At the risk of sounding like an absolute dinosaur, it is astonishing to think about the ways in which political campaigning has changed since I first joined the sector, around 20 years ago. When I started out, the ‘supporter journey’ was essentially me sending an email once a month, sometimes with a Word Doc template letter which campaigners could download and post to their MP…! Clearly things have moved on and campaigning in Westminster is now much more sophisticated. But nfpResearch are right to encourage us to stop and reflect: we do so much, but how much of it is having an impact?
As the report notes, there is no one size fits all approach. There are many variables to consider – the issue itself, the political support it has, the resources your charity has, and more – which makes any kind of ‘golden rule’ impossible. That said, some of the campaigns I’ve worked on have been more successful than others and I am pleased to be able share some insights.
Proper policy development is crucial
We’ve all worked with CEOs or directors who just want us to get on with it, particularly if the issue is already getting a lot of political attention. And there are times when we need to be agile and seize the opportunity. But the best political campaigns are those that are based on thorough, detailed policy development. Allowing policy team the space to work through the issues, hold the focus groups, do the surveys, and identify the policy hooks in Whitehall serve us well in the long run.
Think about your route to change
Most policy issues are complicated and messy. There’s rarely one singular route to change. At Scope, we try to think carefully about which of our policy recommendations lend themselves to big, public facing mobilisation campaigns, and which don’t. For example, our work on the benefits system spans a huge number of issues, but we’ve zoomed in on just one, tangible ask for our public facing campaign – something our supporters have told us is important, and something we can communicate clearly and track progress on. We’re comfortable working on other areas of the benefits system in different ways – directly with civil servants, through consultation responses, or with particularly knowledgeable MPs.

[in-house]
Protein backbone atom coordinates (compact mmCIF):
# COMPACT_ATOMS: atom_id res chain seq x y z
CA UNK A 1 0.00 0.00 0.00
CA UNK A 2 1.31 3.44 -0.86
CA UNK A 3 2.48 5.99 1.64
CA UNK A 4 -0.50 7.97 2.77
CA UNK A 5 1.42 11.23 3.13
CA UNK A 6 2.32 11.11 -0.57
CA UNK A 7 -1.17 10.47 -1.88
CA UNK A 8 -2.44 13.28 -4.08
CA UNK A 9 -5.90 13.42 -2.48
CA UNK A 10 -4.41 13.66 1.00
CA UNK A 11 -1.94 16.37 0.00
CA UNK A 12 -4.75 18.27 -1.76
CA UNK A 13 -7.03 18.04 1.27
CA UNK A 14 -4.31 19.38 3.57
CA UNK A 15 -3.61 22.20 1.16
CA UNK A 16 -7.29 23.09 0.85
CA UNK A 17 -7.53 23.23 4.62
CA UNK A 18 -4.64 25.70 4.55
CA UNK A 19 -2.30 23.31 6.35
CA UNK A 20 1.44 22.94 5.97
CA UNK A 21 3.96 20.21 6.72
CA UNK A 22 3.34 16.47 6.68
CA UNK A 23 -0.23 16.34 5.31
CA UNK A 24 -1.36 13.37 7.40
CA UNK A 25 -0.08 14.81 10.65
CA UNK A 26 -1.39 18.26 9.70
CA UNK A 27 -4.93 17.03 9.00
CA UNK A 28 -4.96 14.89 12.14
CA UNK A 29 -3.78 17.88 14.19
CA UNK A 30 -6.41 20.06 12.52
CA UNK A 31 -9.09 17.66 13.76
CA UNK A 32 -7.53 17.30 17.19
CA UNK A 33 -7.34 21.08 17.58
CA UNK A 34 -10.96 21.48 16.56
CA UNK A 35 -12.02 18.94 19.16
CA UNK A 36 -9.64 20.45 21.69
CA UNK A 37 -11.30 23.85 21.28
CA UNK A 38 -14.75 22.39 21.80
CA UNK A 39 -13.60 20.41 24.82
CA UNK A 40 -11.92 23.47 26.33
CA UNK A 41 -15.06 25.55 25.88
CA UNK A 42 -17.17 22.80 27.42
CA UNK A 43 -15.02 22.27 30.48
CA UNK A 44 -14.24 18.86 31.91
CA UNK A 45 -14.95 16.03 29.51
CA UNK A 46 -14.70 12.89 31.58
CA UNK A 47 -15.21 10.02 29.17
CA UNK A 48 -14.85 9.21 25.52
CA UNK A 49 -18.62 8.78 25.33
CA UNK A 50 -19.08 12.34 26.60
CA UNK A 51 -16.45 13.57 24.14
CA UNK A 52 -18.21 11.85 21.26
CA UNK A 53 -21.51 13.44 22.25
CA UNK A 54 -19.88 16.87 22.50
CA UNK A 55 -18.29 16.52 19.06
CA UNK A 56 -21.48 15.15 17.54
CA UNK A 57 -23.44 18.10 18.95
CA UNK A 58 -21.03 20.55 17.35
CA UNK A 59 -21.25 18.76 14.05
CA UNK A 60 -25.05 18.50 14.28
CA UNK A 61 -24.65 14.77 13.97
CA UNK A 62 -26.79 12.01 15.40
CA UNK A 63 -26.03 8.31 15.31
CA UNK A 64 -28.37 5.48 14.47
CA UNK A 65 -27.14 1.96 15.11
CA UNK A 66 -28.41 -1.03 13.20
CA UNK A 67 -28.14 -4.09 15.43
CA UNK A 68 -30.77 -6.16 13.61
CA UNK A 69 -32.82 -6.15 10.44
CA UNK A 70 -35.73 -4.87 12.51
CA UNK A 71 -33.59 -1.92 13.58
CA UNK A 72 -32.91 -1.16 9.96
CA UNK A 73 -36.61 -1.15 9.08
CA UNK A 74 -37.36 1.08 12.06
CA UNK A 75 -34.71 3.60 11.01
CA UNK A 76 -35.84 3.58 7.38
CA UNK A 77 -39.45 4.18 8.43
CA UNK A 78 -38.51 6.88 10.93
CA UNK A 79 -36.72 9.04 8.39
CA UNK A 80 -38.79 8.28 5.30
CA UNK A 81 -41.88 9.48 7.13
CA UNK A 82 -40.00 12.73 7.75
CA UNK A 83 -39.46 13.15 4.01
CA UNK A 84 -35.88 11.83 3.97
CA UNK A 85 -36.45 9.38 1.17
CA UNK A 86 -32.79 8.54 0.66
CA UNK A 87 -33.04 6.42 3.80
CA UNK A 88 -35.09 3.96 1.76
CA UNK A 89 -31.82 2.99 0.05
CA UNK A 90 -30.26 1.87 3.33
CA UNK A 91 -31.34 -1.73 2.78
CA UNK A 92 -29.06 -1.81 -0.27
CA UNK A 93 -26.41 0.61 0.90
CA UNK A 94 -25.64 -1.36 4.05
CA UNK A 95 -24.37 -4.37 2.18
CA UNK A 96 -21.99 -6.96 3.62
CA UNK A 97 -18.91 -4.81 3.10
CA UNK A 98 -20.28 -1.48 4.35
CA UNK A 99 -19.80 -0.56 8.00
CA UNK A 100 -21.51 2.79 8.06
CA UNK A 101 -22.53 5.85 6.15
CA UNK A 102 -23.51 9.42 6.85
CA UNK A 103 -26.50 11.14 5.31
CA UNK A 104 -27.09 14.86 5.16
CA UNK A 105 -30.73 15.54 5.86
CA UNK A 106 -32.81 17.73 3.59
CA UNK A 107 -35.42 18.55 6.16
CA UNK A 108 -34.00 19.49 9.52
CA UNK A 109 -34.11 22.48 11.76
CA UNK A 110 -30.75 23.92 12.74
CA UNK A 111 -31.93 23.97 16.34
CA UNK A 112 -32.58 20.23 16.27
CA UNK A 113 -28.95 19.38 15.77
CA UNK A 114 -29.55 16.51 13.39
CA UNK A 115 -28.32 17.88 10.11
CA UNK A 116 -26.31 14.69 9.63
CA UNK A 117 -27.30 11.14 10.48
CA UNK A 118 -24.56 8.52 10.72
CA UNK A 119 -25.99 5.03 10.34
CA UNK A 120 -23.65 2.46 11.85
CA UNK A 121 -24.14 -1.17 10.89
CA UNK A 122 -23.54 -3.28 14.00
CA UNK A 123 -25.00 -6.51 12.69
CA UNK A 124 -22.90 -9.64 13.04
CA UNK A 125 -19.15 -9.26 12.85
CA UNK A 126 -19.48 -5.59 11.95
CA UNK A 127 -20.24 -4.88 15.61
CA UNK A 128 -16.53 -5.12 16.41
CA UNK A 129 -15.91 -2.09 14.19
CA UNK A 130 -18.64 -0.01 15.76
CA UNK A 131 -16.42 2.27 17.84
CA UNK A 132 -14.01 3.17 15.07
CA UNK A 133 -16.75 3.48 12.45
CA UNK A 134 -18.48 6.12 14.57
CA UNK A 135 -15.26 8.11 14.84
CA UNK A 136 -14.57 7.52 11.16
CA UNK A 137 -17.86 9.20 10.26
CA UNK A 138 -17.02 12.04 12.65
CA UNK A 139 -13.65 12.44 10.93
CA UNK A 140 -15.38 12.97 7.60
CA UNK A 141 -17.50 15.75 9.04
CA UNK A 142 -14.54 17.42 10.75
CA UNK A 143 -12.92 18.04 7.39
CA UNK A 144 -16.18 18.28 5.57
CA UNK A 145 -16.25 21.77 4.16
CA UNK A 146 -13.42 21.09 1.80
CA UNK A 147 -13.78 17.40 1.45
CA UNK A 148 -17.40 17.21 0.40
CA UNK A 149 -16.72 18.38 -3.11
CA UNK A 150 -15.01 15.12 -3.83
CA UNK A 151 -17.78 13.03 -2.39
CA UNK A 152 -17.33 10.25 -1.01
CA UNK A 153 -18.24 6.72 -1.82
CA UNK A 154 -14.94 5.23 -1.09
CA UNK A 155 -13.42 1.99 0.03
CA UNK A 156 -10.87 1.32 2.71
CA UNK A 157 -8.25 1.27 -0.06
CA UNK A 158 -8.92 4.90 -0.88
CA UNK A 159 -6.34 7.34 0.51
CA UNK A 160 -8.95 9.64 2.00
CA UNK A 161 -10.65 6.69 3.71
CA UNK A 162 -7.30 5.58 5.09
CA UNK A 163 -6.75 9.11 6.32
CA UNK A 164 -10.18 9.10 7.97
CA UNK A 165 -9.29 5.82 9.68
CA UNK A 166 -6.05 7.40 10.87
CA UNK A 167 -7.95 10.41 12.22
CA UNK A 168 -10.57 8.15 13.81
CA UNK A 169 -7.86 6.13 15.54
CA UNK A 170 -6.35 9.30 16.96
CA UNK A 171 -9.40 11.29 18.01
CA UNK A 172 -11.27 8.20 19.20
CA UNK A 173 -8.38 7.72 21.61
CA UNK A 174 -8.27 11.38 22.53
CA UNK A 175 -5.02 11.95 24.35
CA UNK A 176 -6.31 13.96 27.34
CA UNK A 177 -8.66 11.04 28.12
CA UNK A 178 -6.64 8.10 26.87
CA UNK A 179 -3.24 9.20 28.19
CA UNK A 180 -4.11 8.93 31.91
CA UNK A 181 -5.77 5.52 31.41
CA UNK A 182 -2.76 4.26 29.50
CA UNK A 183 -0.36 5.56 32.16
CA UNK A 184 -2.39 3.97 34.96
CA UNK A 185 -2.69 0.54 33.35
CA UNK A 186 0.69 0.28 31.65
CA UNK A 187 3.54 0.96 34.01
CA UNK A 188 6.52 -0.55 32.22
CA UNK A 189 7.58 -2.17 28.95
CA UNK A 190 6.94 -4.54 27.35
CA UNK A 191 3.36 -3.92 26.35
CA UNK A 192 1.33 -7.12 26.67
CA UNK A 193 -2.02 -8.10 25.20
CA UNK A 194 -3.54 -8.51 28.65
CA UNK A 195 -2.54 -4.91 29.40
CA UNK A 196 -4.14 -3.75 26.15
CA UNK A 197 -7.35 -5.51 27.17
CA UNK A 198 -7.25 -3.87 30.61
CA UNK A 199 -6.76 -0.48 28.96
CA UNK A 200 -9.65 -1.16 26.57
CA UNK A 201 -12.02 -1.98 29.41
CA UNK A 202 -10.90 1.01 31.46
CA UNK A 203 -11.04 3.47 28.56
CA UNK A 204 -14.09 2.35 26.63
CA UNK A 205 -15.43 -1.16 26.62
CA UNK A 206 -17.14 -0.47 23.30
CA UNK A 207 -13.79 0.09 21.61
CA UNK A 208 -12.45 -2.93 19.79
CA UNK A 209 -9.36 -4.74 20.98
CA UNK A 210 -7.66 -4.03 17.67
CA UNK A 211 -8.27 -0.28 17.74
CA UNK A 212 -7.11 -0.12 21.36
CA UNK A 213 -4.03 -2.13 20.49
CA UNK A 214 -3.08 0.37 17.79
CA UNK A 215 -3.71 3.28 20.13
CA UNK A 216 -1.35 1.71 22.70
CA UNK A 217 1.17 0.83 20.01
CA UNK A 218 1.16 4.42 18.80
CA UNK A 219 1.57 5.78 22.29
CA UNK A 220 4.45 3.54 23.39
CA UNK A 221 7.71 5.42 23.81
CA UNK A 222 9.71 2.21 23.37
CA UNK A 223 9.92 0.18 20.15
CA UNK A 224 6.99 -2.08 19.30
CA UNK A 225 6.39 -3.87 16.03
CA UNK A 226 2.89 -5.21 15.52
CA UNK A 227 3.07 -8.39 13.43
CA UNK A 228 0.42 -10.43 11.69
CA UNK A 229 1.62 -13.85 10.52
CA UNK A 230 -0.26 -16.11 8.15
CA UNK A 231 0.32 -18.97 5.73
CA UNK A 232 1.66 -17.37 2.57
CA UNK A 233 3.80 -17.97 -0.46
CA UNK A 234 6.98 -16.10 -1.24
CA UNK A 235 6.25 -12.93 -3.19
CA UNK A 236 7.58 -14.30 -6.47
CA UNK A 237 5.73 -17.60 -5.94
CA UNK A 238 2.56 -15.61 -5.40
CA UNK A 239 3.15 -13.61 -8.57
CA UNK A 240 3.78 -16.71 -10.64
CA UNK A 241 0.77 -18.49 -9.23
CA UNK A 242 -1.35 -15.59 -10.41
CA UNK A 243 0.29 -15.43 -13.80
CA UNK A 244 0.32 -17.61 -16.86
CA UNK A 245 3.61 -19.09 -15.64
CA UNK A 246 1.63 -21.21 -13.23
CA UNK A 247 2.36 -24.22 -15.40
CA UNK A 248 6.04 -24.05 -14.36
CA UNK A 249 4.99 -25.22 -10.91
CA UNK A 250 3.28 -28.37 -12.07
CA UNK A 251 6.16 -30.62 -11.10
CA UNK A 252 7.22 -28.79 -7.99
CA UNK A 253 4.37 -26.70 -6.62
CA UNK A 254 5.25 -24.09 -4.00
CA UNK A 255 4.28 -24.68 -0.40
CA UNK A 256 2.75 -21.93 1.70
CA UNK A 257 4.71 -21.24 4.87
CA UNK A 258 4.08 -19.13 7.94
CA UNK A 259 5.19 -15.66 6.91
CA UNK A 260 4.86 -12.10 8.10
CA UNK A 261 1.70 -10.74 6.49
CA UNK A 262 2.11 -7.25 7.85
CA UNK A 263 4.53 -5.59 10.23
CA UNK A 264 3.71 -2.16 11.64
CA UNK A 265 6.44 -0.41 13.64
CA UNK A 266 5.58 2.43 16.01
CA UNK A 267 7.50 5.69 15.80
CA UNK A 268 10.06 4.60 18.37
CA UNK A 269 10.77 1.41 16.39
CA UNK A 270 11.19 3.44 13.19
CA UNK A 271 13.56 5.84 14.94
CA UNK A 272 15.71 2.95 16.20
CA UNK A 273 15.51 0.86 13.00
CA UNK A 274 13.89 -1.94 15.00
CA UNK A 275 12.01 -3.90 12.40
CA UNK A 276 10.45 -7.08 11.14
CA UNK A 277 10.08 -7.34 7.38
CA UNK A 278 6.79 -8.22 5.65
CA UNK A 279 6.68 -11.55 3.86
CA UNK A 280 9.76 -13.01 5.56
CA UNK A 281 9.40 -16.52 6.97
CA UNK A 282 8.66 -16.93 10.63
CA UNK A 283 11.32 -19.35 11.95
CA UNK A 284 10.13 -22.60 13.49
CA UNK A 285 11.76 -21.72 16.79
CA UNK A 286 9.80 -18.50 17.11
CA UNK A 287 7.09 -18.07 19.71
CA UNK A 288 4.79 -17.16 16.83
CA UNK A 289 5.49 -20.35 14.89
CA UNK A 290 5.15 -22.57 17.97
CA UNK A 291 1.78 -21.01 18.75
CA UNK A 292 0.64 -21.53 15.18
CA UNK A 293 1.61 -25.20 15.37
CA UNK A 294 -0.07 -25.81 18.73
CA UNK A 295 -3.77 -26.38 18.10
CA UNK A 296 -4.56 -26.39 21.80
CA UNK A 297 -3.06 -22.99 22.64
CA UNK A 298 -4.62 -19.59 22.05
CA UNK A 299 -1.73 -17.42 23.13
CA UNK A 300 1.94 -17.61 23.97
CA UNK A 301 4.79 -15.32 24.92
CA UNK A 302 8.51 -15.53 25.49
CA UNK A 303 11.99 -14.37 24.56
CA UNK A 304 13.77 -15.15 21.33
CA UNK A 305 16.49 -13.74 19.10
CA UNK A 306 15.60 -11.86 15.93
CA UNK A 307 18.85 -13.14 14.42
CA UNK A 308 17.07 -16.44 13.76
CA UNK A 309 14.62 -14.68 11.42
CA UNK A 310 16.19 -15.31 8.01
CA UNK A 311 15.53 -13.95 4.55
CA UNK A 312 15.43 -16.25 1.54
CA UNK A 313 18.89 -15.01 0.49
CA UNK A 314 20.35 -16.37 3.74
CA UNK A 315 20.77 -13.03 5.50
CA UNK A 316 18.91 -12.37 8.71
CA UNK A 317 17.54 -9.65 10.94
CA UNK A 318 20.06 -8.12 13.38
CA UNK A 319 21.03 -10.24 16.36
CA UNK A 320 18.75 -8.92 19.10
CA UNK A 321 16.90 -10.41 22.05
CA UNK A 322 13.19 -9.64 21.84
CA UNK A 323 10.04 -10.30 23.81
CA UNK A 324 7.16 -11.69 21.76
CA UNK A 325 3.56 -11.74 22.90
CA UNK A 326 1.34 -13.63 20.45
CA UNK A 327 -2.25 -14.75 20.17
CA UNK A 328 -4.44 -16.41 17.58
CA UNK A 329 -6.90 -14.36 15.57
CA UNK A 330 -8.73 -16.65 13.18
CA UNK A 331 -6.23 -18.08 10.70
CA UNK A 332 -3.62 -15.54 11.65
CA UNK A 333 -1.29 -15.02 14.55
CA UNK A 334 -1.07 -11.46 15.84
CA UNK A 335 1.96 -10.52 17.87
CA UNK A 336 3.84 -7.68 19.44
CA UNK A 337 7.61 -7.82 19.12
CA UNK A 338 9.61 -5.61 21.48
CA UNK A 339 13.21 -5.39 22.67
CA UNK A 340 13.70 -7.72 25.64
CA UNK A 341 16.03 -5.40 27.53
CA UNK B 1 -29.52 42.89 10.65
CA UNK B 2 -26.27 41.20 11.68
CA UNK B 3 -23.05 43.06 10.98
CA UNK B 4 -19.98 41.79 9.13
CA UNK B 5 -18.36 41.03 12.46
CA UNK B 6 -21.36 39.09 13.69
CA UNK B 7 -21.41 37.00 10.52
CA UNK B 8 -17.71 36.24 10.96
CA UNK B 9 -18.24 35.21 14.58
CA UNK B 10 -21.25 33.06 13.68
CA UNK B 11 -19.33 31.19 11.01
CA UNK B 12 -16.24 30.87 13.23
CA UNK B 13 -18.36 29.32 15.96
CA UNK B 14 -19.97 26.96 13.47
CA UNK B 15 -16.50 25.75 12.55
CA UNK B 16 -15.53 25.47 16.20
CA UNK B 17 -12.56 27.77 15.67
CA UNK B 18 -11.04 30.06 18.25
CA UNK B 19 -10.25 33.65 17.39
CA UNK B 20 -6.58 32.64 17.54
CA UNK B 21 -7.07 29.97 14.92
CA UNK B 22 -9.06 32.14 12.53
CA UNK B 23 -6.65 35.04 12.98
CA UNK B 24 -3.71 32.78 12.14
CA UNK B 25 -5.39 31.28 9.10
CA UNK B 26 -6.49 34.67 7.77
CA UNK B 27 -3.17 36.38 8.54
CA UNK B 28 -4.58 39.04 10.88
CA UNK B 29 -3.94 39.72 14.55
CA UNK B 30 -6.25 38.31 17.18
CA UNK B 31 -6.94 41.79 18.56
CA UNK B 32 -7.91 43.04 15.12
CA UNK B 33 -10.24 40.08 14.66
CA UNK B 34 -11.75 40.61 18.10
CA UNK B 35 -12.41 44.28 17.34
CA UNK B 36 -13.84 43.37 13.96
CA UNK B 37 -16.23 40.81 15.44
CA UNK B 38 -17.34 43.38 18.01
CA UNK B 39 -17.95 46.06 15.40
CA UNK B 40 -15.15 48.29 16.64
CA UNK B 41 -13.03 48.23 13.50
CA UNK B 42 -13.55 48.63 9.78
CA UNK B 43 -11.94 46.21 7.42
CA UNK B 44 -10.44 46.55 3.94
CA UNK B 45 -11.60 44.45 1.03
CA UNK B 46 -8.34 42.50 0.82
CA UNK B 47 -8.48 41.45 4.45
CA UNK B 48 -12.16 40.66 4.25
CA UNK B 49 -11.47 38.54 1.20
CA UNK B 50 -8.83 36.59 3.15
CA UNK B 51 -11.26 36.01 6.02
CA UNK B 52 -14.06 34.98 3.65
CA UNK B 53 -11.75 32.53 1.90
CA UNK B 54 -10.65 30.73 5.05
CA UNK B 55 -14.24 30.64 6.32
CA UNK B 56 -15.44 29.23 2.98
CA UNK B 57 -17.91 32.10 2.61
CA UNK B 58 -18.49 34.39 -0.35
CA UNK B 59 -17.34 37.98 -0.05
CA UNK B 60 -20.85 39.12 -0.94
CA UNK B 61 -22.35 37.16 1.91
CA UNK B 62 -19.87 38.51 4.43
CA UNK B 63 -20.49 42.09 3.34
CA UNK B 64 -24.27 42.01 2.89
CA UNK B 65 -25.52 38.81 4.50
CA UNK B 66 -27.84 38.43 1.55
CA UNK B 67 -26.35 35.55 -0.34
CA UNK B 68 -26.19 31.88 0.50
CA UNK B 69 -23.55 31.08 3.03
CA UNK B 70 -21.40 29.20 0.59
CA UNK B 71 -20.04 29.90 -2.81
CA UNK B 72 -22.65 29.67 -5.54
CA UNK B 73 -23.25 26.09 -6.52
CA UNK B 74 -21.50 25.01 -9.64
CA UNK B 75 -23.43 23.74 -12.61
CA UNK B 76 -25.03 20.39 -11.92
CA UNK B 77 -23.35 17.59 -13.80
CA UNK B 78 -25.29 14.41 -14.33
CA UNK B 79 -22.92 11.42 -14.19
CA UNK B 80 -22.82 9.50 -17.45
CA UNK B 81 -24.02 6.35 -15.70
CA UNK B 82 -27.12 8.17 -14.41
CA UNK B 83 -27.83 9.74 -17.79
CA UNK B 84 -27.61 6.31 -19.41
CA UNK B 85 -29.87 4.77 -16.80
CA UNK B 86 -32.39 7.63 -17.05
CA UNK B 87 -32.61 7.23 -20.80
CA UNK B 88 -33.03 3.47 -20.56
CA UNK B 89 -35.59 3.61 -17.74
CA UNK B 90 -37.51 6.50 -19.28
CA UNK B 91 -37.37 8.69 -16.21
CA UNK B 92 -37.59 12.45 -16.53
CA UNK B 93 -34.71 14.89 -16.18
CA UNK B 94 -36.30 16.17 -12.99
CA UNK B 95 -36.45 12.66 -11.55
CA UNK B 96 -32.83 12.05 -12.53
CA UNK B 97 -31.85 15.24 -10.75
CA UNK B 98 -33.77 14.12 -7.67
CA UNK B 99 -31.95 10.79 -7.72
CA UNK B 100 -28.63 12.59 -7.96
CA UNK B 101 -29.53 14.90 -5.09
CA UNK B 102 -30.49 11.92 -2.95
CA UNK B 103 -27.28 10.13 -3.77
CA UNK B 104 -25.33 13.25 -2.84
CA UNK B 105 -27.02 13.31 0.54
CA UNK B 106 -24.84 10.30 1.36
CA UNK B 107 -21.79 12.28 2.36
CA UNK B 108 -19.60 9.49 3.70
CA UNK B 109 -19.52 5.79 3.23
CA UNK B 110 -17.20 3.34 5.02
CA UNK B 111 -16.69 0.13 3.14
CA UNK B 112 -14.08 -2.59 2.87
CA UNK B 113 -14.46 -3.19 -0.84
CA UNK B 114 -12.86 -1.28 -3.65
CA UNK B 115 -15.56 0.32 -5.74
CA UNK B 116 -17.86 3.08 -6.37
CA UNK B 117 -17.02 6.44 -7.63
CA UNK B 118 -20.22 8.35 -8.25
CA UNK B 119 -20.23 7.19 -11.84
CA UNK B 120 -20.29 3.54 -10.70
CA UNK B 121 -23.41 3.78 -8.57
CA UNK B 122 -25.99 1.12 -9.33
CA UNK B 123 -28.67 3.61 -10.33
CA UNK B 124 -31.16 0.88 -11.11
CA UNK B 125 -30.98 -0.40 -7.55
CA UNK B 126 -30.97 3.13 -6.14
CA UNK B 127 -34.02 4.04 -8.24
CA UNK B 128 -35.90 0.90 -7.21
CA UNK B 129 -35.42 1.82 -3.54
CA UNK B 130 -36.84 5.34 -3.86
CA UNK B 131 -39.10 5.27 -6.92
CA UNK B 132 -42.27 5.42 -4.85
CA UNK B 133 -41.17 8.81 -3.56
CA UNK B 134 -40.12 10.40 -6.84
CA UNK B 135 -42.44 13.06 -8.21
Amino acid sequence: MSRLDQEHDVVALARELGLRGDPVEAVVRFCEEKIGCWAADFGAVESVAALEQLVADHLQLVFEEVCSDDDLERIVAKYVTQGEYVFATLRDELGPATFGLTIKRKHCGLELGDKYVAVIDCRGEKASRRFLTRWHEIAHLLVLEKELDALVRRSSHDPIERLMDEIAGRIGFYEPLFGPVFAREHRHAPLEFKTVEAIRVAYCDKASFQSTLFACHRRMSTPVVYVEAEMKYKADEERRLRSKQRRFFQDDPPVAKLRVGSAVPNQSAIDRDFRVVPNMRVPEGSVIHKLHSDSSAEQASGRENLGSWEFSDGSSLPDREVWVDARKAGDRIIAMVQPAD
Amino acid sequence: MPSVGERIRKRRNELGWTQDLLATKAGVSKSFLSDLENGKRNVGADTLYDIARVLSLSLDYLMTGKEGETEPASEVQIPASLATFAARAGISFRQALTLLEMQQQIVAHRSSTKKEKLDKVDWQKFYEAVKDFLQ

Plan your supporter journeys
The best campaigns I’ve worked on are the ones that have three to six months of activity planned out from the beginning. The ones where we’ve thought about the steps campaigners can take to increase the pressure over time, and where we have a range of ways in which our political targets can get involved. A recent example is Scope’s #WithoutTheFight campaign – it began with a petition to bring in supporters, then moved to inviting supporters to share experiences for our report; supporters inviting MPs to our parliamentary event; supporters and Scope asking MPs to sign a cross-party letter; and MPs being involved in the hand in of the letter and petition. The planning gave us 6 months of activity and plenty of opportunity to build support for the campaign in Westminster.
Lived experience trumps all
Think about the different ways you can bring lived experience into your political work and shake it up a bit if you can. One of the most impactful events I’ve worked on was Mind’s crisis care parliamentary reception. We set up 10 tables in the Members Dining Room - one for each region of England – and invited MPs to simply listen to people who had experienced a mental health crisis in their patch. We didn’t script it, we just let the conversations flow. It was was the first time many of the MPs had had a conversation like this and their commitment to improving mental health services was sealed in that room.
Have something to offer MPs
Most of the time we’re asking MPs to do something for us, but if you have opportunity to offer something to MPs and ask for nothing in return it can really strengthen the relationship. During the 2017 election campaign, Mind sent all Prospective Parliamentary Candidates some top tips on managing stress – in recognition of the stress they were experiencing at that time. We were truly surprised how many of them came back to us and shared their personal experiences of mental health problems, and many of them went on to be champions of our work in Westminster.
For more examples from charity professionals on how they have campaigned for change, read the second chapter of the new nfpResearch report - ‘How charities campaign for change in Westminster’ – available for download below.